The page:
Tiece Ruffin, professor of Africana Studies and Education, looks into a few ways to do so.
Tiece Ruffin received her Ph.D. from Ohio University in Curriculum and Instruction with a specialization in Special Education and cognate in Reading Education. Also, she received a B.S.Ed. and M.Ed. from Ohio University in Special Education, with an emphasis in learning disabilities and intellectual disabilities; and Secondary education, with an emphasis in reading education, respectively. Tiece Ruffin has past teaching experiences as a licensed special educator (K-12) and reading educator (K-12) teaching youth with and without disabilities from diverse cultural and linguistic backgrounds in both rural and urban contexts. Additionally, her teaching experience spans various educational settings such as the public school, correctional institution, and home/hospital. Lastly, her school administration experience was as a local education agency representative for a large urban public school district monitoring placement and educational services for students with disabilities who attended private schools.
Her research interests include learners with special needs, diverse learners, pedagogical approaches for the diverse and inclusive classroom, service learning, and the internationalization of teacher education. She has authored and co-authored several publications and presented at both National and International Conferences. Her book, Somalis and disability: Cultural context and implications for practice, is considered one of the best descriptions of the cultural context that structures our understanding of ability and disability for Somali African refugees, and how culturally responsive education systems can bridge or break assumptions we hold about our students and create new opportunities for educational growth.
Past accomplishments include four notable fellowships: the prestigious honor of being selected as a Past-President’s Fellow of the National Association of State Directors of Special Education, U.S.A. (2002), a Martin Luther King Jr. Scholar in the U.S. Department of Education (2003), a 2016-2017 North Carolina-West Education Policy Fellow, and a 2017/2018 Fulbright U.S. Scholar at the University of Education, Winneba, in Ghana, West Africa. Currently, she is the Director of Africana Studies and Professor of Africana Studies and Education at the University of North Carolina Asheville.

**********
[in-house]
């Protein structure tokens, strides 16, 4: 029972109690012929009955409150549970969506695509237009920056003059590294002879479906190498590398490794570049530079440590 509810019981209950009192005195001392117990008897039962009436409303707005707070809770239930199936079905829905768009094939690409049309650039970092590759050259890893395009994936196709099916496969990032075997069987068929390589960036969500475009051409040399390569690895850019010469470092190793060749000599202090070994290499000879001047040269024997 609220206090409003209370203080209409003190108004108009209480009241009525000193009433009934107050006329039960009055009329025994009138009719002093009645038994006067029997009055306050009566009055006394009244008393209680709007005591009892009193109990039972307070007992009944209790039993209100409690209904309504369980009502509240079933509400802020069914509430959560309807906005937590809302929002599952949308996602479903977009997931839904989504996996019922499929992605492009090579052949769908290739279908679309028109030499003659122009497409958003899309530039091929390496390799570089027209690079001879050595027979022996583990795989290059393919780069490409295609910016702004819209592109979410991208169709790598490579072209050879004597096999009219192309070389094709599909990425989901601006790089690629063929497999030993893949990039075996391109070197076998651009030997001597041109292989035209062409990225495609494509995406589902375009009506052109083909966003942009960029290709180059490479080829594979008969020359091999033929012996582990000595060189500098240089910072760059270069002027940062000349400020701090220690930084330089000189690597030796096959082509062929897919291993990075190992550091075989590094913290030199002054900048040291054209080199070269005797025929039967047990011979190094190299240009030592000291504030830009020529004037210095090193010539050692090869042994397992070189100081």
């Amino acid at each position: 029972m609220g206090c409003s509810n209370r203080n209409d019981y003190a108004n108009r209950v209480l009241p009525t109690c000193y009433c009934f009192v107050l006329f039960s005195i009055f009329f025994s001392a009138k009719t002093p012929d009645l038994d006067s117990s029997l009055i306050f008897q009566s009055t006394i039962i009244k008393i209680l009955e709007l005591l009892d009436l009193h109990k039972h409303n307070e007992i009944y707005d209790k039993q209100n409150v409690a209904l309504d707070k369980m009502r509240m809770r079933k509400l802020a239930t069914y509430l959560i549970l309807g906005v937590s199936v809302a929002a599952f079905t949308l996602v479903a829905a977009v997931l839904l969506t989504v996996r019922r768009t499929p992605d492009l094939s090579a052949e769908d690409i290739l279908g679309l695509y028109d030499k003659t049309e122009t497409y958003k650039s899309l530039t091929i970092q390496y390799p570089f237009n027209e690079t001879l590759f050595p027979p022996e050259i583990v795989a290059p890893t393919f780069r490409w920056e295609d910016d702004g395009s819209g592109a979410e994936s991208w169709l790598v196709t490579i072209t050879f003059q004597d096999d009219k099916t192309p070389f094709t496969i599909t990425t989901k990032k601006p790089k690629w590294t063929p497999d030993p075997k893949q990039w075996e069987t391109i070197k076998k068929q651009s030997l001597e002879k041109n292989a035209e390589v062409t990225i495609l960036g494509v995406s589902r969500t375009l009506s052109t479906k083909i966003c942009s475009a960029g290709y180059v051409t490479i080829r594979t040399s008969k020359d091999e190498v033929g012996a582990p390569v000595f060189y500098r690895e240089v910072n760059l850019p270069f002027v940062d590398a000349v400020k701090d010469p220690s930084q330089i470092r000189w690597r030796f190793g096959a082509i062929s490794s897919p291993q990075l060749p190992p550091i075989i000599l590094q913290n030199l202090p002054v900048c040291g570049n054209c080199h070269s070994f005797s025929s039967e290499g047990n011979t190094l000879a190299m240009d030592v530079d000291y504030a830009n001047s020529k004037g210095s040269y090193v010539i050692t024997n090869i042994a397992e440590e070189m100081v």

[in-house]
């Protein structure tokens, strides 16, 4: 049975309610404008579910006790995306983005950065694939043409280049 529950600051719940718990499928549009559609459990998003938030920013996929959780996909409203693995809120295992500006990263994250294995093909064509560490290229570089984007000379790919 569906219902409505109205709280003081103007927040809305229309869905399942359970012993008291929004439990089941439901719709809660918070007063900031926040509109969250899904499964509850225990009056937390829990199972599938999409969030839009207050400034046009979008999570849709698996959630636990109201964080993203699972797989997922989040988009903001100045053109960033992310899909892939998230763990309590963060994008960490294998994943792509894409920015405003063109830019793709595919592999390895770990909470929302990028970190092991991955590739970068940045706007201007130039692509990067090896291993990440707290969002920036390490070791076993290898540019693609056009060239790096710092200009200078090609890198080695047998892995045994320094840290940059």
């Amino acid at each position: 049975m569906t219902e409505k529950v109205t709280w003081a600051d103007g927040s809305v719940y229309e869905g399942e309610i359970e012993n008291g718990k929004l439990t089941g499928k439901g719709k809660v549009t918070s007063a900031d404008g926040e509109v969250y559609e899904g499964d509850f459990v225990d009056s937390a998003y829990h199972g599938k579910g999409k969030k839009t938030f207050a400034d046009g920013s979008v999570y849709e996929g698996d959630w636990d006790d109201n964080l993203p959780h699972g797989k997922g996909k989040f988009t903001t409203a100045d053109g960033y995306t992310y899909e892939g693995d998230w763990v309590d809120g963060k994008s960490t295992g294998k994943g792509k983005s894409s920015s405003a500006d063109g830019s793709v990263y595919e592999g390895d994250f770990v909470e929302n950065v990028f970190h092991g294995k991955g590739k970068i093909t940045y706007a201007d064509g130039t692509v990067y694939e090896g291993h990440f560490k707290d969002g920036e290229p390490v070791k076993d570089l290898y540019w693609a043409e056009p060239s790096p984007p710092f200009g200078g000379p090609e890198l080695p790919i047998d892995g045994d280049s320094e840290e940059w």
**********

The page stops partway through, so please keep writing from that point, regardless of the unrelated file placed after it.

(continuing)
Radical Enactment of Equity for Educational Justice
Although education is well considered a public good and the opportunity for an equal education is guaranteed by the constitution, historically, the U.S. has a proven record of denying, excluding, disenfranchising, and pushing people to the margins based on race, class, gender, and ability. The Asheville City Schools system in North Carolina is an unfortunate example of this inequity, holding the fifth largest racial achievement gap in the nation and statistically showing considerable disparities in discipline rates and academic achievement between white and Black students.
Around the U.S., gaps are prevalent in today’s American public education system. Some academics may choose to spend their time problematizing the inequities in education; a better use of focus may be in executing practical actions that disrupt and transform inequitable education practices.
At the forefront of actionable solutions is working in partnership with the community. We must employ practical equity on the ground with direct support for children and their families by supplying concrete tools. For example, for the past two years, my colleagues and I have curated and distributed 176 relevant, responsive and fun family literacy toolkits plus 300 STEM Fun-Packs to Black, Hispanic, and Indigenous youth and their families through partnerships with non-profit afterschool programs, public housing communities, early-learning schools, and community-based learning centers. These Toolkits and Fun-Packs are steeped in cultural relevance and include literacy, STEM activities, and fiction books featuring Black protagonists and nonfiction books centering on Black excellence written by Black authors.
It’s not enough for a two-hundred-plus-year republic to simply engage in rhetoric about its education problems. We must address the issues with work grounded in equity and inclusion and the intent of transforming unjust systems in pursuit of educational justice – where all children thrive.